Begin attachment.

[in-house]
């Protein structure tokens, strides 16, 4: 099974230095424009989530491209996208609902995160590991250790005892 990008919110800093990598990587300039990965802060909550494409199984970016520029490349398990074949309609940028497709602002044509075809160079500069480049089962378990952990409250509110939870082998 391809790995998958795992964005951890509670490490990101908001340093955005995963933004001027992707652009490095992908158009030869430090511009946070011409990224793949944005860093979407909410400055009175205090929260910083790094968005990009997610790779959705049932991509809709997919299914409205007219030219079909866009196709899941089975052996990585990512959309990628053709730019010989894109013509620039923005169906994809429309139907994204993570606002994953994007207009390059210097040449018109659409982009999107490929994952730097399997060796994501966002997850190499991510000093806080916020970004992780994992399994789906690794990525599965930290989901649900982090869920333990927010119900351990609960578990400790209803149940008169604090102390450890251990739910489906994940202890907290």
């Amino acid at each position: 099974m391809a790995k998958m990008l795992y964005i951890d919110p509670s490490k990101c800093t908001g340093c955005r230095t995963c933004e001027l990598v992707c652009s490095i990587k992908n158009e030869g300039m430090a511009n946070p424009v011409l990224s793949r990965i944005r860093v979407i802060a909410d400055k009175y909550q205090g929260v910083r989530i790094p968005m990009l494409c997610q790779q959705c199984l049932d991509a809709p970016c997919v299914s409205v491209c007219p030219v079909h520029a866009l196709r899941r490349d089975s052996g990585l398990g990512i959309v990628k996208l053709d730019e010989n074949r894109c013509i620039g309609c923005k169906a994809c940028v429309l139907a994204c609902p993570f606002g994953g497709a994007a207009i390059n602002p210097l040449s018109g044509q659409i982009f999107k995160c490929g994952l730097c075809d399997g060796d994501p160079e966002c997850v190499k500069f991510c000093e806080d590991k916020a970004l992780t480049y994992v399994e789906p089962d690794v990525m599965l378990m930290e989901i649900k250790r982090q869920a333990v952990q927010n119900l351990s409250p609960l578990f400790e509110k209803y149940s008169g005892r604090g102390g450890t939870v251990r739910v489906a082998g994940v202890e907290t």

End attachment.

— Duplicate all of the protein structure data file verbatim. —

[in-house]
């Protein structure tokens, strides 16, 4: 099974230095424009989530491209996208609902995160590991250790005892 990008919110800093990598990587300039990965802060909550494409199984970016520029490349398990074949309609940028497709602002044509075809160079500069480049089962378990952990409250509110939870082998 391809790995998958795992964005951890509670490490990101908001340093955005995963933004001027992707652009490095992908158009030869430090511009946070011409990224793949944005860093979407909410400055009175205090929260910083790094968005990009997610790779959705049932991509809709997919299914409205007219030219079909866009196709899941089975052996990585990512959309990628053709730019010989894109013509620039923005169906994809429309139907994204993570606002994953994007207009390059210097040449018109659409982009999107490929994952730097399997060796994501966002997850190499991510000093806080916020970004992780994992399994789906690794990525599965930290989901649900982090869920333990927010119900351990609960578990400790209803149940008169604090102390450890251990739910489906994940202890907290």
């Amino acid at each position: 099974m391809a790995k998958m990008l795992y964005i951890d919110p509670s490490k990101c800093t908001g340093c955005r230095t995963c933004e001027l990598v992707c652009s490095i990587k992908n158009e030869g300039m430090a511009n946070p424009v011409l990224s793949r990965i944005r860093v979407i802060a909410d400055k009175y909550q205090g929260v910083r989530i790094p968005m990009l494409c997610q790779q959705c199984l049932d991509a809709p970016c997919v299914s409205v491209c007219p030219v079909h520029a866009l196709r899941r490349d089975s052996g990585l398990g990512i959309v990628k996208l053709d730019e010989n074949r894109c013509i620039g309609c923005k169906a994809c940028v429309l139907a994204c609902p993570f606002g994953g497709a994007a207009i390059n602002p210097l040449s018109g044509q659409i982009f999107k995160c490929g994952l730097c075809d399997g060796d994501p160079e966002c997850v190499k500069f991510c000093e806080d590991k916020a970004l992780t480049y994992v399994e789906p089962d690794v990525m599965l378990m930290e989901i649900k250790r982090q869920a333990v952990q927010n119900l351990s409250p609960l578990f400790e509110k209803y149940s008169g005892r604090g102390g450890t939870v251990r739910v489906a082998g994940v202890e907290t």